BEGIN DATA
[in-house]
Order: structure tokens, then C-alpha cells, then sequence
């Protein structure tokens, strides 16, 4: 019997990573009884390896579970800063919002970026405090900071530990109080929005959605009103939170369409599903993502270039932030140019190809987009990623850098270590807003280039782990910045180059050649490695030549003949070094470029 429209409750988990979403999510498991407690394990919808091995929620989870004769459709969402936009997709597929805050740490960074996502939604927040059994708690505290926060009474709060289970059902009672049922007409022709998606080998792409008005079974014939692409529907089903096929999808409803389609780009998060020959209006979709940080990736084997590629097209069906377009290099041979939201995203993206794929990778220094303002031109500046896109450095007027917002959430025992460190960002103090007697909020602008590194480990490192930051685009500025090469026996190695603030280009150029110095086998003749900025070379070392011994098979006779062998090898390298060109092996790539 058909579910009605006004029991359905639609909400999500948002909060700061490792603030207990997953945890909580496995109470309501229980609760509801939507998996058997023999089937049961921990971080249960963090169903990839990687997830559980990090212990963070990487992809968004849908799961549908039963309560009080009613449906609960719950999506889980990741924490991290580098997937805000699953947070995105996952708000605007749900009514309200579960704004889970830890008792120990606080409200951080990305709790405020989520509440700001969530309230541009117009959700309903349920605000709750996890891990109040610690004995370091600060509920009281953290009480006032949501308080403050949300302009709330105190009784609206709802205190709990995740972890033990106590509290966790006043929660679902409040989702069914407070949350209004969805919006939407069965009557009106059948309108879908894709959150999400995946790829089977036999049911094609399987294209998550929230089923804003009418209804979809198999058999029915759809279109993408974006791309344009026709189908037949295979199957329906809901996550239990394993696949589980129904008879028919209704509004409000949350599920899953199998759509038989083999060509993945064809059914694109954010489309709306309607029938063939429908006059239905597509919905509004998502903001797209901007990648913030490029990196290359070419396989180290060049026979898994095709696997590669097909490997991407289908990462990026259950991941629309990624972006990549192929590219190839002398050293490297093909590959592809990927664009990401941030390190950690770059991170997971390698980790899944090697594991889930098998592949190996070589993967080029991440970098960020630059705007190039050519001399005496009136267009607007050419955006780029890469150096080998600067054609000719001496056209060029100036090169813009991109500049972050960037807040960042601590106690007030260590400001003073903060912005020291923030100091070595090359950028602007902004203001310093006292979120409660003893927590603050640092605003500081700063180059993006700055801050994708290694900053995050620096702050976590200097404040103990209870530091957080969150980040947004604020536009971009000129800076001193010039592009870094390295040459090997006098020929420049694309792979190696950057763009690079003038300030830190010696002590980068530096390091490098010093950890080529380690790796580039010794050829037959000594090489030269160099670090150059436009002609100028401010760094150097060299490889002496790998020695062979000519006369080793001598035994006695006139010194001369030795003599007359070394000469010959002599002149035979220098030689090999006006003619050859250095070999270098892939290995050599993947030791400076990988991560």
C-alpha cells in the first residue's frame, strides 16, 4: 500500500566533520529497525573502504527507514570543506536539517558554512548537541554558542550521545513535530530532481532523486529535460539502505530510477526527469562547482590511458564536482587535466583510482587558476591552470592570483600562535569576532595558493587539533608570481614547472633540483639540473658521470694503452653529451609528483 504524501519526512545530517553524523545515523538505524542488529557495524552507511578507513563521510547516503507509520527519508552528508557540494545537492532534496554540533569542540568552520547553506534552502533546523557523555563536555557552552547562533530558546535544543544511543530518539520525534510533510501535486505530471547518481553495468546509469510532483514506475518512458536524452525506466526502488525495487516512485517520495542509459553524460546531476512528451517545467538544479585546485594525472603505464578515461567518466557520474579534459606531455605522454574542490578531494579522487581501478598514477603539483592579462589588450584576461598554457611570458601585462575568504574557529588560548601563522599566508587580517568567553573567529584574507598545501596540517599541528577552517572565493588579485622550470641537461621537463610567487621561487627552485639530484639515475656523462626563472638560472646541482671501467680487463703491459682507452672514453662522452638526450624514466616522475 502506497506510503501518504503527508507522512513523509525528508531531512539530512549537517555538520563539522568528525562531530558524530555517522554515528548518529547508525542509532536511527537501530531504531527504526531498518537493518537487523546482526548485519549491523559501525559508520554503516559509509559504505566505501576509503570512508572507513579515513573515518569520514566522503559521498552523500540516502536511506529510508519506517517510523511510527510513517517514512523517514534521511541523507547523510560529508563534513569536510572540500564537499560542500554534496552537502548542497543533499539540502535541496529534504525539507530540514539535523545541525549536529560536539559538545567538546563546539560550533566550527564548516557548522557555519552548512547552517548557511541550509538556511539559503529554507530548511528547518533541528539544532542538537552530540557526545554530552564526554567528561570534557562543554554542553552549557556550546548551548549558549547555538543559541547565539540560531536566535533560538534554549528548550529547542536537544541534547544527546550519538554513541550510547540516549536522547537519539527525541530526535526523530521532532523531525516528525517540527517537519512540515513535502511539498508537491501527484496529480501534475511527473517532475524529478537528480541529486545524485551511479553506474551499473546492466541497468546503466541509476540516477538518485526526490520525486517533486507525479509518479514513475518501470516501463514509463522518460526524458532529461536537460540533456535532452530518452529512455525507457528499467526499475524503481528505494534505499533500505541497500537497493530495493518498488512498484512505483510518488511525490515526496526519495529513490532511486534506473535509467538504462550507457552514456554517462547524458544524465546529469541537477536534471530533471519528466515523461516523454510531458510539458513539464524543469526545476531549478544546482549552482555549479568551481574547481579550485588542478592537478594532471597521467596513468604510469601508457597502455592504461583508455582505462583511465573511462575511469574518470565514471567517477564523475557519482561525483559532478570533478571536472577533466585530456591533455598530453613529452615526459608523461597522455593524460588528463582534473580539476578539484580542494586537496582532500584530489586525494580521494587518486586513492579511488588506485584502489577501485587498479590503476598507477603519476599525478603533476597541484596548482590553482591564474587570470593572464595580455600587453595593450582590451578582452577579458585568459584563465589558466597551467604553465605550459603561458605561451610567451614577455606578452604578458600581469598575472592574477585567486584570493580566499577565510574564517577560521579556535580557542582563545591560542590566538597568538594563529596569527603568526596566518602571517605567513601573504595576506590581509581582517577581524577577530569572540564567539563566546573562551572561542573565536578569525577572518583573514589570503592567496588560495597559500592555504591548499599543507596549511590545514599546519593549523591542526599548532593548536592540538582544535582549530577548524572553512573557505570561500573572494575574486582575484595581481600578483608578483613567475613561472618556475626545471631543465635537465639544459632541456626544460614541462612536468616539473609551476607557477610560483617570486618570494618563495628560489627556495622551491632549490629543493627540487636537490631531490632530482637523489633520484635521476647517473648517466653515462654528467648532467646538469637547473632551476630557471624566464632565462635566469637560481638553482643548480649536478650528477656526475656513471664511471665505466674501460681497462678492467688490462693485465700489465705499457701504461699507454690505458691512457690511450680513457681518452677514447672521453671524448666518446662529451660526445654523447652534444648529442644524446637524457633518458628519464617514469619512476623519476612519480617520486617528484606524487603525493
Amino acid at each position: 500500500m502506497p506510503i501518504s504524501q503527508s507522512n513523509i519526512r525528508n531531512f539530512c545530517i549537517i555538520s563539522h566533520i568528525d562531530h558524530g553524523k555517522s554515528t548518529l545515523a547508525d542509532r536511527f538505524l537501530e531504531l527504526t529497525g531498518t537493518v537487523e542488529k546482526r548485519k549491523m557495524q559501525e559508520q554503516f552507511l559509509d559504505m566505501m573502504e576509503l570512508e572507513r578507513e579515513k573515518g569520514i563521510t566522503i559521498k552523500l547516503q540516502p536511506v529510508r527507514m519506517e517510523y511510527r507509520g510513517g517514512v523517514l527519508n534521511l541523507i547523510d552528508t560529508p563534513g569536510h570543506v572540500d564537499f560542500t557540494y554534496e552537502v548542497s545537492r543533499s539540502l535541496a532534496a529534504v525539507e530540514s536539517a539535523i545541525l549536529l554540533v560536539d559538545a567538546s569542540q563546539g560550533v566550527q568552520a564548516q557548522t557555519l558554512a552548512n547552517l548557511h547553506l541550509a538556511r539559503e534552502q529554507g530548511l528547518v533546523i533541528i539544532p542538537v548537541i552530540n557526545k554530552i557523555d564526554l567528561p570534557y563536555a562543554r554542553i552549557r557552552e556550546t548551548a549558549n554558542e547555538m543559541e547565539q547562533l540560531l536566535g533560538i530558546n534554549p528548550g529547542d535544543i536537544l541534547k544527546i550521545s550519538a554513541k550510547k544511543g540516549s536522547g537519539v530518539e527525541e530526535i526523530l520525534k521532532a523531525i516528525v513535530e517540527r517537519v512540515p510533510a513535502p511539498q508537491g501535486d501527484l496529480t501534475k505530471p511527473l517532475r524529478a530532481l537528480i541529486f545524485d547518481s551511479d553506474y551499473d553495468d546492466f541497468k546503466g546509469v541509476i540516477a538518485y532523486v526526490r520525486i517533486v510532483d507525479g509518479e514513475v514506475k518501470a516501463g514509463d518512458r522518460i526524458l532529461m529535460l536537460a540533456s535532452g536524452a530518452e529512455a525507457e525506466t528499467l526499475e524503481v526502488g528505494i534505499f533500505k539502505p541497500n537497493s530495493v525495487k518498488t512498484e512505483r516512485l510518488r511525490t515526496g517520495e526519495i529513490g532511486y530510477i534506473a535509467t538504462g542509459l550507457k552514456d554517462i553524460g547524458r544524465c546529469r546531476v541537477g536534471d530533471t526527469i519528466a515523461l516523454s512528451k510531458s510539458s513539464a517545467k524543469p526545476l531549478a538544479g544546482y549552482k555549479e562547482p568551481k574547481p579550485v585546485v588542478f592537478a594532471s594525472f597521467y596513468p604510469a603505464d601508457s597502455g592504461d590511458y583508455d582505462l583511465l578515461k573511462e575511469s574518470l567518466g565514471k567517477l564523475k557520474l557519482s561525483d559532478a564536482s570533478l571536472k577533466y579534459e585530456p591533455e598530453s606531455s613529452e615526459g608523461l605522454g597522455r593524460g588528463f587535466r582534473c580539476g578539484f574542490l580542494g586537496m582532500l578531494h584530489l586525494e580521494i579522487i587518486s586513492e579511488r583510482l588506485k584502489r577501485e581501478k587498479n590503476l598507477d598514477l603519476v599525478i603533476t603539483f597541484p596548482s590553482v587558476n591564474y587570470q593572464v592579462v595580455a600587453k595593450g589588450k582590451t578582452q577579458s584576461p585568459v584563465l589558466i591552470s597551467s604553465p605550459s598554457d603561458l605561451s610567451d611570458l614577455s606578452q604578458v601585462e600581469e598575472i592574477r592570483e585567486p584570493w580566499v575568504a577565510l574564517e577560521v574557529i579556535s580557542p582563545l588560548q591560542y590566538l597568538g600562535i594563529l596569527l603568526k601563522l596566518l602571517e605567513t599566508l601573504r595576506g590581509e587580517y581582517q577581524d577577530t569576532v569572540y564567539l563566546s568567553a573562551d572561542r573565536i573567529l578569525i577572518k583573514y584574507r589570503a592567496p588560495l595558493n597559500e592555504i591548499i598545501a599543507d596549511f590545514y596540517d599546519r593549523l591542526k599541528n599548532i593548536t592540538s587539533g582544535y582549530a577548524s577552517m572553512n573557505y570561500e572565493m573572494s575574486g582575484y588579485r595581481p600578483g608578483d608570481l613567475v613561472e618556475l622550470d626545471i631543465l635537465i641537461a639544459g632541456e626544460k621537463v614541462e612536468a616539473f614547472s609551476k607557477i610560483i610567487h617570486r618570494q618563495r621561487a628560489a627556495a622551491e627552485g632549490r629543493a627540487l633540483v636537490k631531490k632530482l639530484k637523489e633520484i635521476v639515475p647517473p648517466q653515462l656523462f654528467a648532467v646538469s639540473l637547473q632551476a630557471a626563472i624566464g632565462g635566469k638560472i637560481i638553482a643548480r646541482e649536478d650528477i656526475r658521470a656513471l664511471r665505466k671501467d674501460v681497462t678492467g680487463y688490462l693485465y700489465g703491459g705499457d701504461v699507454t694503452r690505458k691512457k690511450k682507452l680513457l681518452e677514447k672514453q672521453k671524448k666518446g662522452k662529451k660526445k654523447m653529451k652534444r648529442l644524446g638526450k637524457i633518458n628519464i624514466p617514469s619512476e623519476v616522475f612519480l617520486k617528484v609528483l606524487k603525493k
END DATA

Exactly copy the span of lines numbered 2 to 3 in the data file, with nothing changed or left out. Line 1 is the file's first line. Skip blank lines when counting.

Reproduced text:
Order: structure tokens, then C-alpha cells, then sequence
């Protein structure tokens, strides 16, 4: 019997990573009884390896579970800063919002970026405090900071530990109080929005959605009103939170369409599903993502270039932030140019190809987009990623850098270590807003280039782990910045180059050649490695030549003949070094470029 429209409750988990979403999510498991407690394990919808091995929620989870004769459709969402936009997709597929805050740490960074996502939604927040059994708690505290926060009474709060289970059902009672049922007409022709998606080998792409008005079974014939692409529907089903096929999808409803389609780009998060020959209006979709940080990736084997590629097209069906377009290099041979939201995203993206794929990778220094303002031109500046896109450095007027917002959430025992460190960002103090007697909020602008590194480990490192930051685009500025090469026996190695603030280009150029110095086998003749900025070379070392011994098979006779062998090898390298060109092996790539 058909579910009605006004029991359905639609909400999500948002909060700061490792603030207990997953945890909580496995109470309501229980609760509801939507998996058997023999089937049961921990971080249960963090169903990839990687997830559980990090212990963070990487992809968004849908799961549908039963309560009080009613449906609960719950999506889980990741924490991290580098997937805000699953947070995105996952708000605007749900009514309200579960704004889970830890008792120990606080409200951080990305709790405020989520509440700001969530309230541009117009959700309903349920605000709750996890891990109040610690004995370091600060509920009281953290009480006032949501308080403050949300302009709330105190009784609206709802205190709990995740972890033990106590509290966790006043929660679902409040989702069914407070949350209004969805919006939407069965009557009106059948309108879908894709959150999400995946790829089977036999049911094609399987294209998550929230089923804003009418209804979809198999058999029915759809279109993408974006791309344009026709189908037949295979199957329906809901996550239990394993696949589980129904008879028919209704509004409000949350599920899953199998759509038989083999060509993945064809059914694109954010489309709306309607029938063939429908006059239905597509919905509004998502903001797209901007990648913030490029990196290359070419396989180290060049026979898994095709696997590669097909490997991407289908990462990026259950991941629309990624972006990549192929590219190839002398050293490297093909590959592809990927664009990401941030390190950690770059991170997971390698980790899944090697594991889930098998592949190996070589993967080029991440970098960020630059705007190039050519001399005496009136267009607007050419955006780029890469150096080998600067054609000719001496056209060029100036090169813009991109500049972050960037807040960042601590106690007030260590400001003073903060912005020291923030100091070595090359950028602007902004203001310093006292979120409660003893927590603050640092605003500081700063180059993006700055801050994708290694900053995050620096702050976590200097404040103990209870530091957080969150980040947004604020536009971009000129800076001193010039592009870094390295040459090997006098020929420049694309792979190696950057763009690079003038300030830190010696002590980068530096390091490098010093950890080529380690790796580039010794050829037959000594090489030269160099670090150059436009002609100028401010760094150097060299490889002496790998020695062979000519006369080793001598035994006695006139010194001369030795003599007359070394000469010959002599002149035979220098030689090999006006003619050859250095070999270098892939290995050599993947030791400076990988991560």